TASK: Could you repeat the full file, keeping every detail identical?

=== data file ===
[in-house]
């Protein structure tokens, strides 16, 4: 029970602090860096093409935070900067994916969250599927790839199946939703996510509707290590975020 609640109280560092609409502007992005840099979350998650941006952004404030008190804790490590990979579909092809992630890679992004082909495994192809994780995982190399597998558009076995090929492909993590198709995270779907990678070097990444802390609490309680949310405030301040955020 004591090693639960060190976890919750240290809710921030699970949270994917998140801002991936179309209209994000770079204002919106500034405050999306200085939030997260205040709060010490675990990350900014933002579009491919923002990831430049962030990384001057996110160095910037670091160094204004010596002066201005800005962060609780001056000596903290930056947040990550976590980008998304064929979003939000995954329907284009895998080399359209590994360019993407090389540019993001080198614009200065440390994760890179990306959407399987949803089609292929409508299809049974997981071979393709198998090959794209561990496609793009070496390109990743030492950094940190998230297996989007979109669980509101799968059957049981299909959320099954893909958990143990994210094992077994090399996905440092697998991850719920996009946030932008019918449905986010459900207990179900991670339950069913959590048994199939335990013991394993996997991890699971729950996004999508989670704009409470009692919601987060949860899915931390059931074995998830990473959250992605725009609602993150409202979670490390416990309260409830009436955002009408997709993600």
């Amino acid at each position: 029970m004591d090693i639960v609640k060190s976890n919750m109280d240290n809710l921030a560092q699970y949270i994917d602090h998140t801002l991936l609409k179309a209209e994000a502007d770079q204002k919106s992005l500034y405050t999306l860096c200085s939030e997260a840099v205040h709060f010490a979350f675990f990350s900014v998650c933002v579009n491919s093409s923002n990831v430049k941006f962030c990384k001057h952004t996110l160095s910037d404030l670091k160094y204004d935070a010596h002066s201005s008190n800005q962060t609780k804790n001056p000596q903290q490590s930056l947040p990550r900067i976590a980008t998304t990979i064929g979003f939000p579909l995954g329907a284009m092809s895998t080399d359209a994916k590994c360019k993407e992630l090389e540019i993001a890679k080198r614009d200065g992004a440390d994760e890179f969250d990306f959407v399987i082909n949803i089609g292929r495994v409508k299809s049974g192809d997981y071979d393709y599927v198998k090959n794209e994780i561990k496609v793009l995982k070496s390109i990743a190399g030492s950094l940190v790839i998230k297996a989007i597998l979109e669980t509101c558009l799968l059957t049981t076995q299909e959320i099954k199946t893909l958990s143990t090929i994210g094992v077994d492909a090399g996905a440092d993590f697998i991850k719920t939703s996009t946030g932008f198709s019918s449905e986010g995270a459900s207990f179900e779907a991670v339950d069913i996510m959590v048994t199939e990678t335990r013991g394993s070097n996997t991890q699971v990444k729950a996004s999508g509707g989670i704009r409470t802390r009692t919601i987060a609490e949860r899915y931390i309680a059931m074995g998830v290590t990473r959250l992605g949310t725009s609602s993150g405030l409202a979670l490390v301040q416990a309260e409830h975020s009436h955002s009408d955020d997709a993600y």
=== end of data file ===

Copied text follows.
[in-house]
């Protein structure tokens, strides 16, 4: 029970602090860096093409935070900067994916969250599927790839199946939703996510509707290590975020 609640109280560092609409502007992005840099979350998650941006952004404030008190804790490590990979579909092809992630890679992004082909495994192809994780995982190399597998558009076995090929492909993590198709995270779907990678070097990444802390609490309680949310405030301040955020 004591090693639960060190976890919750240290809710921030699970949270994917998140801002991936179309209209994000770079204002919106500034405050999306200085939030997260205040709060010490675990990350900014933002579009491919923002990831430049962030990384001057996110160095910037670091160094204004010596002066201005800005962060609780001056000596903290930056947040990550976590980008998304064929979003939000995954329907284009895998080399359209590994360019993407090389540019993001080198614009200065440390994760890179990306959407399987949803089609292929409508299809049974997981071979393709198998090959794209561990496609793009070496390109990743030492950094940190998230297996989007979109669980509101799968059957049981299909959320099954893909958990143990994210094992077994090399996905440092697998991850719920996009946030932008019918449905986010459900207990179900991670339950069913959590048994199939335990013991394993996997991890699971729950996004999508989670704009409470009692919601987060949860899915931390059931074995998830990473959250992605725009609602993150409202979670490390416990309260409830009436955002009408997709993600």
């Amino acid at each position: 029970m004591d090693i639960v609640k060190s976890n919750m109280d240290n809710l921030a560092q699970y949270i994917d602090h998140t801002l991936l609409k179309a209209e994000a502007d770079q204002k919106s992005l500034y405050t999306l860096c200085s939030e997260a840099v205040h709060f010490a979350f675990f990350s900014v998650c933002v579009n491919s093409s923002n990831v430049k941006f962030c990384k001057h952004t996110l160095s910037d404030l670091k160094y204004d935070a010596h002066s201005s008190n800005q962060t609780k804790n001056p000596q903290q490590s930056l947040p990550r900067i976590a980008t998304t990979i064929g979003f939000p579909l995954g329907a284009m092809s895998t080399d359209a994916k590994c360019k993407e992630l090389e540019i993001a890679k080198r614009d200065g992004a440390d994760e890179f969250d990306f959407v399987i082909n949803i089609g292929r495994v409508k299809s049974g192809d997981y071979d393709y599927v198998k090959n794209e994780i561990k496609v793009l995982k070496s390109i990743a190399g030492s950094l940190v790839i998230k297996a989007i597998l979109e669980t509101c558009l799968l059957t049981t076995q299909e959320i099954k199946t893909l958990s143990t090929i994210g094992v077994d492909a090399g996905a440092d993590f697998i991850k719920t939703s996009t946030g932008f198709s019918s449905e986010g995270a459900s207990f179900e779907a991670v339950d069913i996510m959590v048994t199939e990678t335990r013991g394993s070097n996997t991890q699971v990444k729950a996004s999508g509707g989670i704009r409470t802390r009692t919601i987060a609490e949860r899915y931390i309680a059931m074995g998830v290590t990473r959250l992605g949310t725009s609602s993150g405030l409202a979670l490390v301040q416990a309260e409830h975020s009436h955002s009408d955020d997709a993600y």